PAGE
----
It’s become an almost trite litany in the media: the poor become poorer and the rich richer, with the middle class mostly shrinking and absorbed by the former. The conventional narrative says that free market capitalism makes this so, as governments in the free world become “smaller” and thus less likely to regulate economic functions. But more fundamental to the issue is the idea that priorities are shifting away from the poor.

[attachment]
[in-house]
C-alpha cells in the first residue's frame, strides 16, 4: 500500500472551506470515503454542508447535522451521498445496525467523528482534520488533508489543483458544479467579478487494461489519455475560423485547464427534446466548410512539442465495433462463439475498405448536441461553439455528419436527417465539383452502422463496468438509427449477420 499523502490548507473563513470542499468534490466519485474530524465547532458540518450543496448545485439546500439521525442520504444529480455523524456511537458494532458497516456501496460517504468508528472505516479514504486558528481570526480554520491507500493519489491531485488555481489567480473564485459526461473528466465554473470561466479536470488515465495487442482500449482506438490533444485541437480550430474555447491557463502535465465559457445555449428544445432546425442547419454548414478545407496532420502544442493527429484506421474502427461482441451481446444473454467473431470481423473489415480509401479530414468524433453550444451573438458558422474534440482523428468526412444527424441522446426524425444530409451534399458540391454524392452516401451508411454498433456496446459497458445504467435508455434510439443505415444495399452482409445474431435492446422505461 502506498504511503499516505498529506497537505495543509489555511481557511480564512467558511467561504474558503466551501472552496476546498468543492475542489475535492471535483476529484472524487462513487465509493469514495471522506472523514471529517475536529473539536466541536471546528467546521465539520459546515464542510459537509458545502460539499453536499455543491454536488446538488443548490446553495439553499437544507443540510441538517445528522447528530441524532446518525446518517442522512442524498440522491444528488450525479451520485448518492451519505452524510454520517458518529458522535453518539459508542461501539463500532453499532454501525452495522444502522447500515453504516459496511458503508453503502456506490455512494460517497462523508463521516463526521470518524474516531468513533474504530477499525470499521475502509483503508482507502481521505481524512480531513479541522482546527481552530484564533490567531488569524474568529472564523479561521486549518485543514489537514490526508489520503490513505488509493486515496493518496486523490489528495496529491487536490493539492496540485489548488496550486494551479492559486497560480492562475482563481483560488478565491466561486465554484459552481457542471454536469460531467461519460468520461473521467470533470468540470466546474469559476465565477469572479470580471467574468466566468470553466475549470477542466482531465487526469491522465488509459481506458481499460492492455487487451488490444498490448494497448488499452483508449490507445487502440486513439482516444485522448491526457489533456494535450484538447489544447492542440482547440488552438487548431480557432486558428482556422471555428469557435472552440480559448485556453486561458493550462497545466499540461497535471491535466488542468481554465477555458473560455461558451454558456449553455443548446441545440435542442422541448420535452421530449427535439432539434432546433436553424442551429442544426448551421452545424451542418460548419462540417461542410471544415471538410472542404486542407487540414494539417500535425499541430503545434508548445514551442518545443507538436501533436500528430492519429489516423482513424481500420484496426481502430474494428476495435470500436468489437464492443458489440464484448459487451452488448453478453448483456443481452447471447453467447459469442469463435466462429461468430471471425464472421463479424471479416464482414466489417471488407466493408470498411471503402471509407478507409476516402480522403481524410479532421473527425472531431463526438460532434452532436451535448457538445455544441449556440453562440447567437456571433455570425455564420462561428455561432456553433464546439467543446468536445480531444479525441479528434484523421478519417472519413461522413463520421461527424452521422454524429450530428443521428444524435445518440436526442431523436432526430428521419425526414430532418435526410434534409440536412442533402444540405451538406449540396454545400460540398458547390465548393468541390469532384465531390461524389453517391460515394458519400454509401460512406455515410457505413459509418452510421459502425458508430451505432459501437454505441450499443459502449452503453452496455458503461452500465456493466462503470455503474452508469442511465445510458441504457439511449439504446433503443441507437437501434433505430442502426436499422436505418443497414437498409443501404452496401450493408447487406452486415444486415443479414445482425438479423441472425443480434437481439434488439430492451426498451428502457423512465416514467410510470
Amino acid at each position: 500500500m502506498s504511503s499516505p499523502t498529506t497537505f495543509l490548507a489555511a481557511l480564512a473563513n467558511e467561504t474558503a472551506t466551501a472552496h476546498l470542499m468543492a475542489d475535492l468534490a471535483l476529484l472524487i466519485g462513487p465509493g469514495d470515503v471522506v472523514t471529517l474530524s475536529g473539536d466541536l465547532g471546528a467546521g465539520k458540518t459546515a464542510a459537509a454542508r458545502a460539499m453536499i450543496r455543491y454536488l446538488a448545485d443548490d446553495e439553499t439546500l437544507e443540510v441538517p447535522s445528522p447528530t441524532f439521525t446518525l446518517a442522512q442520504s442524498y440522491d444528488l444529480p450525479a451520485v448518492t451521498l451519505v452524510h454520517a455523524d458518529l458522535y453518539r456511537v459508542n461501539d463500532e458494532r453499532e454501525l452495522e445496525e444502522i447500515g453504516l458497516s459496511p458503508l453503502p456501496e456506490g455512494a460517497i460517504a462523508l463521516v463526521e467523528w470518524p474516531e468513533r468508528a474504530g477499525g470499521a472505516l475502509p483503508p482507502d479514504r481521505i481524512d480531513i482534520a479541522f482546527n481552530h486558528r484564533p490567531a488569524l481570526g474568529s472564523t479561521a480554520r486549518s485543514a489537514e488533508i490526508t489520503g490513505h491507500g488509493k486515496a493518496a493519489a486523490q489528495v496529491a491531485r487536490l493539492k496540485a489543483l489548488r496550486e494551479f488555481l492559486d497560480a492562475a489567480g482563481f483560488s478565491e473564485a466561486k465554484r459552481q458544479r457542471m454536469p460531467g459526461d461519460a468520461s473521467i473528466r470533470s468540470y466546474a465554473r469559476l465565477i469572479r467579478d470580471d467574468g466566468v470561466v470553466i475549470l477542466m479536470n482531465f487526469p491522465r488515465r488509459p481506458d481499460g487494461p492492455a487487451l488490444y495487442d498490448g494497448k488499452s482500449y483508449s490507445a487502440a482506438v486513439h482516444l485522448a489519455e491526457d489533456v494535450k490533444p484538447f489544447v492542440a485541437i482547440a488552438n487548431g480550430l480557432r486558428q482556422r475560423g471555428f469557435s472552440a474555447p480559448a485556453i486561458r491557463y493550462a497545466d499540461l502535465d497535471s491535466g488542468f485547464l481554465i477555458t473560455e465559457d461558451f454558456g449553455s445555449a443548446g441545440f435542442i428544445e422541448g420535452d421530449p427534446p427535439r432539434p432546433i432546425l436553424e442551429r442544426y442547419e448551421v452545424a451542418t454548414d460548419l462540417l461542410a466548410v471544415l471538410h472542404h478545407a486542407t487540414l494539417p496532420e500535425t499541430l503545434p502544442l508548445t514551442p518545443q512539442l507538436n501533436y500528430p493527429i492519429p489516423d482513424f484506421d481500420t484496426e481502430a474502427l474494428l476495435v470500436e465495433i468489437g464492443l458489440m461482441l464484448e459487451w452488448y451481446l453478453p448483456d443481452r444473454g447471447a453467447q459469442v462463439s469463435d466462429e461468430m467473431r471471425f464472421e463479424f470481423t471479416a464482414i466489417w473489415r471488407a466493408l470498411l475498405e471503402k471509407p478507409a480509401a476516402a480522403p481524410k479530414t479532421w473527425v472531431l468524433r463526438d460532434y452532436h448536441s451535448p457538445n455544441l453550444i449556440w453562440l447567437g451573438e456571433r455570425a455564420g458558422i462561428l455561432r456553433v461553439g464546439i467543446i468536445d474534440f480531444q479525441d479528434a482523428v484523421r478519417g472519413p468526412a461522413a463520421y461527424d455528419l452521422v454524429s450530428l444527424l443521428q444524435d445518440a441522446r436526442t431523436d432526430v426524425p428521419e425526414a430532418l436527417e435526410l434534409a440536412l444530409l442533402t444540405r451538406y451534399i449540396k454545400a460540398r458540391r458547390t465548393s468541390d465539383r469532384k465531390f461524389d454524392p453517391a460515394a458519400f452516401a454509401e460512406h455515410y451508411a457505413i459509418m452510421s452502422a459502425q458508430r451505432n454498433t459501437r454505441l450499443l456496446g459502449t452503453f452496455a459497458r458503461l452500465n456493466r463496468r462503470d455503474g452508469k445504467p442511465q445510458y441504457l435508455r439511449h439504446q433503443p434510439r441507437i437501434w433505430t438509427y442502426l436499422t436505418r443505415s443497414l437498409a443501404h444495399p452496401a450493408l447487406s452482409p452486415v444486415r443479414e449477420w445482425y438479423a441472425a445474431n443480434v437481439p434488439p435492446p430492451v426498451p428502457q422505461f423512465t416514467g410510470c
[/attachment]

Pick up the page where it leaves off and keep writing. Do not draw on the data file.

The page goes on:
An article in the Dec. 3 Nihon Keizai Shimbun reports on a survey completed by the Ministry of Internal Affairs and Communications in September and just released to the public. The survey collected data from local governments regarding public buildings, including apartments and schools. One of the more startling statistics is 12,251, which represents the total number of these buildings that local governments throughout Japan, both prefectural and municipal, want to tear down. The estimated cost of this mass demolition would be ¥403.9 billion, a huge burden for municipalities, most of which are cash-strapped anyway. But the cost of maintaining these buildings is probably higher, since it’s an ongoing expense. The reasons local governments want to tear down these buildings is simple: they’re old–the average age is 41 years–and the population is expected to continue decreasing. This number doesn’t include buildings that will be renovated or replaced after they are destroyed. It’s only buildings that will be gone for good. At the time the survey was conducted, 40 percent of these buildings were in use, while 47 percent were not in use at all and were thus shuttered. As far as plans for demolition go, 32 percent will be torn down “within a year or two” while the fate of 41 percent was “not known” at the time.